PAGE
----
Livid over livestock


Just 18 months ago, ranchers effectively defeated a voluntary federal program to trace disease among their livestock. Now U.S. Department of Agriculture officials are coming back to the traceability table with mandatory interstate livestock trade regulations they hope will kick disease out of the barn and are improved enough to overcome rancher resistance.

The agriculture department's Animal and Plant Health Inspection Service published a rule Thursday that would require a national minimum standard form of identification and inspection for cattle, other livestock and poultry transported between states.

The rule creates a new system for  tracking diseased animals -- which, currently, the USDA and states don't do very well.

"Disease investigations for bovine tuberculosis frequently now exceed 150 days," the ag department wrote in the Federal Register.

This matters because officials need to track other animals exposed to the diseased—to protect the food supply from food-borne illnesses, monitor animal health, lessen economic impacts to the agricultural industry and, some say, to make foreign exports more competitive. The discovery of the United States' first case of mad cow disease in 2003 spurred the start of the process to track animal disease outbreaks throughout the chain more quickly.  Administrators believe individual identification of animals will help them corner an animal disease incident faster. Animal disease traceability lets officials know exactly where an at-risk or diseased animal came from and when it was there.

Officials identified ear tags as the preferred form of identification for cattle. And cows are the species the department feels has the least comprehensive regulation in regard to tracking of movements and identification. But they didn't throw out the Western hot-iron brand completely. As an appeasement to those biased toward the brand, the rule allowed states and tribes to use branding as an alternative to official forms of ID if animal health officials mutually agreed on that form for tracking. The rule would also apply to bison, sheep and goats, horses, poultry, captive deer and elk, and swine.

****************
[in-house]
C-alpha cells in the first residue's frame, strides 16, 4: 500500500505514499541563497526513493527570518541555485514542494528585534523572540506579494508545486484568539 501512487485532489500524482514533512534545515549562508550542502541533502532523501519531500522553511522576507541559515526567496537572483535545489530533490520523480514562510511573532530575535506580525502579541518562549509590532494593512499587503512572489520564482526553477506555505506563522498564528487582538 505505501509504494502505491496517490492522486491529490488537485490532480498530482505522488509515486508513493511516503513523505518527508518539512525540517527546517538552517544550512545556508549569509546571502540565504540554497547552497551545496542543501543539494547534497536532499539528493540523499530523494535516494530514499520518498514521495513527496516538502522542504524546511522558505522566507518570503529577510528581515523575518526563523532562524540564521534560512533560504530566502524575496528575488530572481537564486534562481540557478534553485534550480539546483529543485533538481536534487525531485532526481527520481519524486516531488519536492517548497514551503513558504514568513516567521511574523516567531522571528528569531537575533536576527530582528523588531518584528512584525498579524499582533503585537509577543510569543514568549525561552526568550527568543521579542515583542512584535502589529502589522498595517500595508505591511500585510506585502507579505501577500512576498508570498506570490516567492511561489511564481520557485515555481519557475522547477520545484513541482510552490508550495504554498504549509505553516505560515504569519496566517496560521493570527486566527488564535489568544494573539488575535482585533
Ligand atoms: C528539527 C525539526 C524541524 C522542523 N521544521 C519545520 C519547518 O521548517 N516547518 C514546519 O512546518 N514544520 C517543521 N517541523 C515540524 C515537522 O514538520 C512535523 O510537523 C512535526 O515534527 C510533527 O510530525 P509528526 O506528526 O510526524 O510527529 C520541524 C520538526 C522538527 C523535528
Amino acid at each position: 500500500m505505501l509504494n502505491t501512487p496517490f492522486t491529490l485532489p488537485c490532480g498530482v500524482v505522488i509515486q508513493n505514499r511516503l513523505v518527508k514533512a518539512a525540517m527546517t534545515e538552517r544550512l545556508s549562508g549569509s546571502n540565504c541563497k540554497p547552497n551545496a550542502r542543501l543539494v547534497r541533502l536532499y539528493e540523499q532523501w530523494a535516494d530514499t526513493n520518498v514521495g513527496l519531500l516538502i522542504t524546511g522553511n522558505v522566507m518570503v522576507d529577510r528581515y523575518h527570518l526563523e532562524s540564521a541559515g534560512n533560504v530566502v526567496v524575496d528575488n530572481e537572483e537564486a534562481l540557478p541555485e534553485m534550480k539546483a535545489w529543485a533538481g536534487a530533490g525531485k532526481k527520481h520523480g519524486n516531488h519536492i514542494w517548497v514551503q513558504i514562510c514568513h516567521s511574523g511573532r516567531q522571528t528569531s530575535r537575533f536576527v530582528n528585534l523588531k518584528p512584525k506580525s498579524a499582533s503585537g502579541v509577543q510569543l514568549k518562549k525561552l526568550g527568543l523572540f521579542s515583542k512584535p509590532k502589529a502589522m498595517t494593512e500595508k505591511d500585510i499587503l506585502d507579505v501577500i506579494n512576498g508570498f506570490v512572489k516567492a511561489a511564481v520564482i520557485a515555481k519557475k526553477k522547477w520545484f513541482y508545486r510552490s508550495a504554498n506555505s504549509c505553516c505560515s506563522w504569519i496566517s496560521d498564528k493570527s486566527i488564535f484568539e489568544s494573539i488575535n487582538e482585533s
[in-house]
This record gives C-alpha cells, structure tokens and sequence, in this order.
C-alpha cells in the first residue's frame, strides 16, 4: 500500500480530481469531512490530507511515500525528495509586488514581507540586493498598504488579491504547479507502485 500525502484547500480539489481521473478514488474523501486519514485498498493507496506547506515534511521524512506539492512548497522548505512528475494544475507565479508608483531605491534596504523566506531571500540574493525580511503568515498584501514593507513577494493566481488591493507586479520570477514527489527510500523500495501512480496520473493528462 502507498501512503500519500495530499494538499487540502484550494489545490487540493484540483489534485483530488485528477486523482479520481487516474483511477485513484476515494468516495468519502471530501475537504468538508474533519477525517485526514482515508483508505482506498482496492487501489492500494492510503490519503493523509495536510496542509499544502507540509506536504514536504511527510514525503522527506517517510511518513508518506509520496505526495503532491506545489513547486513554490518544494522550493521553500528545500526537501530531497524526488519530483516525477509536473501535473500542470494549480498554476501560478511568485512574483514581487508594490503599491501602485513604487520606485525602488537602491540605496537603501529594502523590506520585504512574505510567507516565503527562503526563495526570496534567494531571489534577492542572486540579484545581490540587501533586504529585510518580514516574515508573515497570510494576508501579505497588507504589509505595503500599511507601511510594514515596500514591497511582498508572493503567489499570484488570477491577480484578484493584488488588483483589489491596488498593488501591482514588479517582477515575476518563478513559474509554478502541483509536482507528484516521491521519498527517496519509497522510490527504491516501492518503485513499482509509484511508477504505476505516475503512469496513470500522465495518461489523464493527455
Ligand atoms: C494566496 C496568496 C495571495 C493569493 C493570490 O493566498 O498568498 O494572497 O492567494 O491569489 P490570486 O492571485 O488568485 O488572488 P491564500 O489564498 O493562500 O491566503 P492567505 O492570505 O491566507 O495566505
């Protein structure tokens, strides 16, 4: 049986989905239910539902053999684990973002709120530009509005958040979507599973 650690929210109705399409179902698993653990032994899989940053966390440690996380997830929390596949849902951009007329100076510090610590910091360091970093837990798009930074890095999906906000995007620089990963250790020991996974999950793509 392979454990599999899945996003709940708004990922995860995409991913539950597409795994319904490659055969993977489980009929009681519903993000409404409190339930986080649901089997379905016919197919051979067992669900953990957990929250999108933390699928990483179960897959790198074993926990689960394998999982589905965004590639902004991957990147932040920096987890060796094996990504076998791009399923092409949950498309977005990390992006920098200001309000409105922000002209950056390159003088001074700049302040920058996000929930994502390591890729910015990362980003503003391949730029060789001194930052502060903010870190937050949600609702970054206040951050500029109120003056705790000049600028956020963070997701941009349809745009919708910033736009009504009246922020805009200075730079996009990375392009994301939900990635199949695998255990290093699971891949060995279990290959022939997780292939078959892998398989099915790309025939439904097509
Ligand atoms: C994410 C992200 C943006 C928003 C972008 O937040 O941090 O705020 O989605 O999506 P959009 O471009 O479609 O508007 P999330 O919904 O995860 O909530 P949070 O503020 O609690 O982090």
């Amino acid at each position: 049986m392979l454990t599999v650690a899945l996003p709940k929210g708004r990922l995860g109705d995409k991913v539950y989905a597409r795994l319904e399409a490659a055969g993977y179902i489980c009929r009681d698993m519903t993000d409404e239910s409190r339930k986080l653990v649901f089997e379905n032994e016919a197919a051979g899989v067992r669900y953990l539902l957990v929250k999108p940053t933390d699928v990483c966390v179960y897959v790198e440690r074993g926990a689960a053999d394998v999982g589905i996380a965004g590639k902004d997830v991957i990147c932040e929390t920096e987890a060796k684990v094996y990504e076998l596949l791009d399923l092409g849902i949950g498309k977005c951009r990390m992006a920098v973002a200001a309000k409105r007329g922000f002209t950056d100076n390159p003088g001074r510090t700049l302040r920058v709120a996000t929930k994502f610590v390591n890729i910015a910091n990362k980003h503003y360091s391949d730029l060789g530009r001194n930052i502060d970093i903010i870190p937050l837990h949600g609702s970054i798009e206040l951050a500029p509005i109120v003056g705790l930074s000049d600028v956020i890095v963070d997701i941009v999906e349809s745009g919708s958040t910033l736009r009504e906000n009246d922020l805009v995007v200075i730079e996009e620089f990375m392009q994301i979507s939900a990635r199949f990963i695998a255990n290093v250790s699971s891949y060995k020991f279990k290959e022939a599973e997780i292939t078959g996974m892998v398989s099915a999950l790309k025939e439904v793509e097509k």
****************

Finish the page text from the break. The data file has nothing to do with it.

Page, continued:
This new rule is the latest iteration on the National Animal Identification System, a six-year effort to implement traceability that bit the dust in 2010, after ranchers and farmers turned their backs on it. The department hoped the voluntary program would trace a diseased animal within 48 hours through animal identification and eventually the tracking of livestock movements.

But ranchers and farmers protested the government regulation by ignoring it, and the program languished in its final years. In 2009, just 36 percent of them participated. The department abandoned the program in February 2010 and returned to the drawing table, this time inviting the input of the industry, stakeholders and public.

Under the proposed rule, only animals moving between states would need the official identification. And this new iteration of ID rules may quell arguments that echo opposition for the previous program the government attempted to implement in the early 2000s like government regulation and additional cost to smaller ranches (ear tags cost about $1 a piece.)

Regulation is largely put on states and tribes for now, and forms of identification other than ear tags are acceptable as long as they are agreed upon, lessening cost to implement the rule. But to some, the rise of the ear tag in favor of brands signals another step toward the end of the wild West. Cattle branding in the West is more than 100 years old. Historic brands like the balloon bar, in states like Washington, date back to 1968. In New Mexico, the state's first cattle branding laws occurred in 1885 and Spanish cattle brands date back to the 1700s, says New Mexico Farm and Ranch Heritage Museum curator Cameron Saffell.

And brands mean more than marks to many families. Some ranch and farm groups were upset branding would no longer be considered an official form of identification, including R-CALF USA, a national cattle producers association.

Other groups like the National Farmers Union, Livestock Marketing Association, American Veterinary Medical Association favored or remained open to the rule. And some ranchers see its importance. The Wyoming Livestock Board did a casual survey of cattle producers. More than 80 percent saw the need for disease traceability within 48 hours.

It also appears ear tags may already be used by many in the industry. In a study conducted by the U.S. Department of Agriculture’s National Animal Health Monitoring System in 2007 and 2008, researchers found that plastic ear tags were the most common form of identification for cows and calves in 24 states surveyed, including six Western states.